The case for increasing minimum wage
Contrary to misinformation from the business lobby, increasing wages actually helps create more jobs. We have a once-a-year opportunity to raise wages for almost one in four workers. The Australian Council of Trade Unions has called for a 5.5.% increase to the minimum wage as part of the Annual Wage Review.
As happens with each Review, big business shows little to no intent to support the very workers that have kept major companies – and the Australian economy – afloat during the pandemic. But curiously enough, the mutterings from big business about opposing a minimum wage increase citing ‘weak productivity’ have petered out in recent days.
Strong productivity figures from last week showed a productivity growth of 2.8 per cent for the year to March, while wages went backwards in real terms by 2.7 per cent in the same period.
But just in case there are any more question marks over the matter, we’ve rounded up some great reasons as to why a meaningful increase to the minimum wage is the best thing for you and for our economy.
Crunching the numbers
We know decent Award and minimum wages helps employment flourish – we’ve seen it happening for decades.
In the 1990s, a group of American economists compared the number of fast-food jobs in New Jersey with its neighbouring state, Pennsylvania. The economists found a 13 per cent increase in fast-food restaurant employment in New Jersey relative to stores in Pennsylvania.
What was the difference between these two states that resulted in such a remarkable difference? New Jersey had just increased its minimum wage whereas Pennsylvania had kept it at the same low rate.
The study earned those researchers the 2021 Nobel Prize in Economic Sciences. By this time, the study had already birthed a wave of similar studies in other parts of the world. Research conducted in minimum wage increases in Brazil, Indonesia and Germany also found that employment numbers either went up or remained the same when minimum wages were increased.
Here in Australia, we can see the same outcomes. Like in New Jersey, minimum wage workers are often in service industries, like fast-food and retail employment or aged care and disability care, and our regional areas are being hit hardest. As the Shop, Distributive and Allied Employees Association (SDA) points out, these workers make up a huge portion of regional populations, meaning that regional economies rely on workers.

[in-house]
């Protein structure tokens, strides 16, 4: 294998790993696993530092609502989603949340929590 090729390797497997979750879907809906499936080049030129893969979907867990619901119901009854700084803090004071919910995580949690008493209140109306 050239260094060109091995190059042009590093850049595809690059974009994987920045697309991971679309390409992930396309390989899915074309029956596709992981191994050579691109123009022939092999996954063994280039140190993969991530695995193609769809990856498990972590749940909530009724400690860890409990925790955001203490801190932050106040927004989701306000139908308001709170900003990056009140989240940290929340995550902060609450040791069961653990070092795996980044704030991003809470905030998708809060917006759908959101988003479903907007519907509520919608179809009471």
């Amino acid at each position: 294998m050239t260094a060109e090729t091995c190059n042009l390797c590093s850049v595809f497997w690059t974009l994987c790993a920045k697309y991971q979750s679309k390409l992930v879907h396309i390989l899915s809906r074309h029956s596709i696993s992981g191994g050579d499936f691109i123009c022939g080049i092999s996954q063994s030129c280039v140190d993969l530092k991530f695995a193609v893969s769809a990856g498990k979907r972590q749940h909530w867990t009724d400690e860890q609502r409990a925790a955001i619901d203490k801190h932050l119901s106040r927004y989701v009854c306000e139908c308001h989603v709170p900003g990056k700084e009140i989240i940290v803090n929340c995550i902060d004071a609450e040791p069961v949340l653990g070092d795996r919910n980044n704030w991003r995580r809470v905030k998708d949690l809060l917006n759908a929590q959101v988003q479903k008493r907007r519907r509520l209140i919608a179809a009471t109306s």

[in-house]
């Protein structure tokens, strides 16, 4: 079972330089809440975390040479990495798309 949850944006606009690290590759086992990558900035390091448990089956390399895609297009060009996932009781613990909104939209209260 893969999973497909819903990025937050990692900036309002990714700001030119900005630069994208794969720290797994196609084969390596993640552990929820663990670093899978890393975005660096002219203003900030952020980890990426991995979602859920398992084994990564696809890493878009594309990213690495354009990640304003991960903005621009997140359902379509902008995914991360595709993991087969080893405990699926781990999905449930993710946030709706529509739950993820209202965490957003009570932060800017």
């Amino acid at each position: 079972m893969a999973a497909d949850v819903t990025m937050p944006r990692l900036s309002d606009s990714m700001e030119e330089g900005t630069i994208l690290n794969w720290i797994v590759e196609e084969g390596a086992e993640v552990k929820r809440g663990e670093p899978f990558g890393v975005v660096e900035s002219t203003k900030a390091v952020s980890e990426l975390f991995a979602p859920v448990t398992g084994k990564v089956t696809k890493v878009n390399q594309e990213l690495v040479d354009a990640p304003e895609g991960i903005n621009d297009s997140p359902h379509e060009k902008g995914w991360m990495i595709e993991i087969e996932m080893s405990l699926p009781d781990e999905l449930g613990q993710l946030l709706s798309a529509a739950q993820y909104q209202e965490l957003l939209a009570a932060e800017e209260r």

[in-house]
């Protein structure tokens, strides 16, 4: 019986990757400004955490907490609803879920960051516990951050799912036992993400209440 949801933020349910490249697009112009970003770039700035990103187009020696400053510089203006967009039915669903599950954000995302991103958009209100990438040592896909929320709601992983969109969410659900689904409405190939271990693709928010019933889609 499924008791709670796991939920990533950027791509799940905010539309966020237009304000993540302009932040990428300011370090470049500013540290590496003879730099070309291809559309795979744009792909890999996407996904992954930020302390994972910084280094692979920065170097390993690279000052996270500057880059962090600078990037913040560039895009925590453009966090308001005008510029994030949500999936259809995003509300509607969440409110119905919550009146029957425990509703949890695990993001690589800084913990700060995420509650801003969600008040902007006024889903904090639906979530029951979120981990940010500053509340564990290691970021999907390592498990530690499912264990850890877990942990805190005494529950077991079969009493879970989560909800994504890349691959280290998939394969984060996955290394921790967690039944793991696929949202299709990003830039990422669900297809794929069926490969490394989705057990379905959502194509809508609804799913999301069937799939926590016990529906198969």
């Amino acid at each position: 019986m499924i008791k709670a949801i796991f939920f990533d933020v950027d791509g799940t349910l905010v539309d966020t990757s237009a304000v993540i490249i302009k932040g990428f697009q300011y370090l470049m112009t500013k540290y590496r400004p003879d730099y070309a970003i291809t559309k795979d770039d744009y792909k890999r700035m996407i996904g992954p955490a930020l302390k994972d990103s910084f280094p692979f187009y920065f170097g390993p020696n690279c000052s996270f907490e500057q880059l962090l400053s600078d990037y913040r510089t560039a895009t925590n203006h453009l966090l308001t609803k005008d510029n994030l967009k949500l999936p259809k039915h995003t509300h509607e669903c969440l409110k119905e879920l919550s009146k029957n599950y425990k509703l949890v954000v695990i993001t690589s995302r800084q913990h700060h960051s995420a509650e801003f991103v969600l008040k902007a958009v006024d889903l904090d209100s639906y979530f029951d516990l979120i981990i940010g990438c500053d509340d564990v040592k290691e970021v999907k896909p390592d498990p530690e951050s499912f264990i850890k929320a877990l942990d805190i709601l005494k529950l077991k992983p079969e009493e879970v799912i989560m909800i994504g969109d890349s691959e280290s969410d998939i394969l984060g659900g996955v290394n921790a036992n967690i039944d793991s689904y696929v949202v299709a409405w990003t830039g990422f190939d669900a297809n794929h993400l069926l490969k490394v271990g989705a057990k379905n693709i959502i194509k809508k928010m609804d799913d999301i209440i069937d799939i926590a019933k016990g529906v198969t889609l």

“One of the best and fairest investments for regional communities is increasing the take-home pay of retail and fast food workers and placing more dollars back into household budgets, SDA Newcastle Branch secretary Barbara Nebart says.
In short – healthy wages create healthy and growing economies.
Introducing a ‘living wage’
In order to reach equity, fairness and a stable economy, a minimum wage needs to reflect what we call a living wage.
We hardly need to rely on economists to tell us that inflation is a massive issue – we see it all around us. Housing prices, groceries, fuel and childcare costs are skyrocketing and many of us simply cannot afford to cover all the bases on $20.33 per hour, especially when those hours aren’t always full-time.
That’s exactly why unions are calling for a 5.5 per cent increase in the minimum wage – a figure that would amount to an actual living wage so that workers aren’t forced into poverty.
Our research also shows that union members are much more likely to take home a living wage, earning roughly $250 more per week than non-union members.